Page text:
When I first found a gun in this game, I felt like a god. With those seven bullets, I held seven monster’s lives in my hand. That feeling faded the third time I fired behind me – actually fired behind me – simply because I wasn’t facing a monster absolutely dead-on. We’re talking twenty degrees or less here. I don’t mind missing once in a while, but when manual aim is essentially a guaranteed death warrant at close range, I think it’s fair to expect that Murphy should have a little bit more success with auto-aim shooting from the hip.
For most of the game, the wonky combat system didn’t bother me too badly – I rationalized it to myself that Murphy wasn’t supposed to be a good fighter, and I was playing hard mode anyway, and you can usually run away if it comes down to it. By the end, though, even these justifications couldn’t cover the inherent mechanical flaws. There were times when you simply needed something to work better, and it didn’t. By the final boss I had saved up something like twenty shotgun shells – two or three of which will put down most foes – and I was still dying half the time simply because of the loose aiming and blocking systems.
The final defining feature of Silent Hill games is their puzzles, and in this respect Downpour kept up its part of the bargain. Some certainly require a little more thought than others — a few are simple logic or pictograph puzzles, while others will give you a scrap of poetry as a clue to the order of colored lights on a switchboard, for example. A few puzzles make use of an ultraviolet forensic flashlight, which is a cool new detail.
There are a few fetch and return sidequest/puzzles which aren’t quite as impressive, but the best of them manage to blend a bit of that tasty Silent Hill terror into their solutions. My favorite involved putting on a stage production of Hansel and Gretel in an abandoned orphanage. As you work the lights and roll the fake rain machine, the line between reality and artifice, already dangerously thin, fades to transparency.
All in all, I thoroughly enjoyed this game. Though the combat ran from generally lame to outright infuriating, it didn’t ruin the rest of the experience for me. The story was engaging, and if the voice acting wasn’t exactly top notch (you might be shocked to read that neither Steve Blum nor Nolan North made an appearance), parts of it were very good.
The story is a morality tale at its core, and five of the six endings reflect your decisions as a player. While there is little in the way of the branching-out versatility to the overall story as is popular in western RPGs these days, the endings all work well in accordance to a player’s decisions. It’s also fairly short (my first playthrough clocked in at about ten hours), so its not a big job to play through again to try out different endings and difficulty settings.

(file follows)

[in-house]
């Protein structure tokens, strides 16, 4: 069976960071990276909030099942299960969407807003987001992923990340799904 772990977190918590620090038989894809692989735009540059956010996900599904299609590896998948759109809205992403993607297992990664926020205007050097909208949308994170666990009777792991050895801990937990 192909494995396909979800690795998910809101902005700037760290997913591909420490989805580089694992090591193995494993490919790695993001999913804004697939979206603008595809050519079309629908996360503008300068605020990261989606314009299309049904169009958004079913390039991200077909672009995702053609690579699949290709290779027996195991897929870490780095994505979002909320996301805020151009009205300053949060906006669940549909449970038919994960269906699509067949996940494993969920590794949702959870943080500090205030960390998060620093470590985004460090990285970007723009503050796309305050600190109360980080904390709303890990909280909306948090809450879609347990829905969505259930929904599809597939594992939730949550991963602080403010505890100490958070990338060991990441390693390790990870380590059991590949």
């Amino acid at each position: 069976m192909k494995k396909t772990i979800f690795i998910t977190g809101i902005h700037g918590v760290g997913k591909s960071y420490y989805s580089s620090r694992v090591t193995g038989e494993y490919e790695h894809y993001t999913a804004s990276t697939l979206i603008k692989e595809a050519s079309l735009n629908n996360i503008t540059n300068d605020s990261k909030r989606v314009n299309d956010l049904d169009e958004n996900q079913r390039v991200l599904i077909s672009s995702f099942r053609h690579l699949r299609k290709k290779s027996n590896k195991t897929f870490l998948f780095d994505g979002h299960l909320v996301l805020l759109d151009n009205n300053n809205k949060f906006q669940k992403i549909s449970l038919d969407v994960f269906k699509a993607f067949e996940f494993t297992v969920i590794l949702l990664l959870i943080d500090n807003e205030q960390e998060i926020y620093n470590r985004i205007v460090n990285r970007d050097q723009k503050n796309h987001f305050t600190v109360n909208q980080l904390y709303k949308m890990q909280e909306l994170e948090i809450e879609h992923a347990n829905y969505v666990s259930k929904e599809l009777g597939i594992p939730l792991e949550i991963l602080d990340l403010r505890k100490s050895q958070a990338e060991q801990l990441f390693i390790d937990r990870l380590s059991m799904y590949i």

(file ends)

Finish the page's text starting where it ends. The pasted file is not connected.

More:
Honestly, the biggest shortcoming of this game didn’t really hit me until about an hour from the ending. While I enjoyed playing it for the most part, something felt like it was missing the whole way through. I couldn’t put my finger on it for a long time because most of the things they did in the game really worked; it was fun, it was fairly challenging, and my imagination is overactive enough that the horror elements really worked for me. In the end, I realized that the big problem isn’t with the things they did, but with the things they didn’t do.
Downpour felt exactly like the old Silent Hill games, which, if you loved them the way I did, goes a long way toward disguising the fact that they didn’t make any significant strides forward in terms of technology. Apart from better graphics, they didn’t do anything they couldn’t have done in Silent Hill 2.
I normally don’t come down on a game for this kind of thing, but honestly the lack of ambition in such an established franchise is too big a problem to be ignored. I said in the beginning of this review that I was glad to see that the series had returned to its roots, in favor of the underwhelming and repetitive settings of Silent Hill 4: The Room – but it’s also why so little about this game seemed genuinely fresh and exciting.
There is a balance to be struck between upholding the spirit of a series and bringing something new to the table, and Konami definitely leaned hard toward the former at the latter’s expense. The nostalgia factor is high, but players who are new to the series might have a hard time jumping in at this point.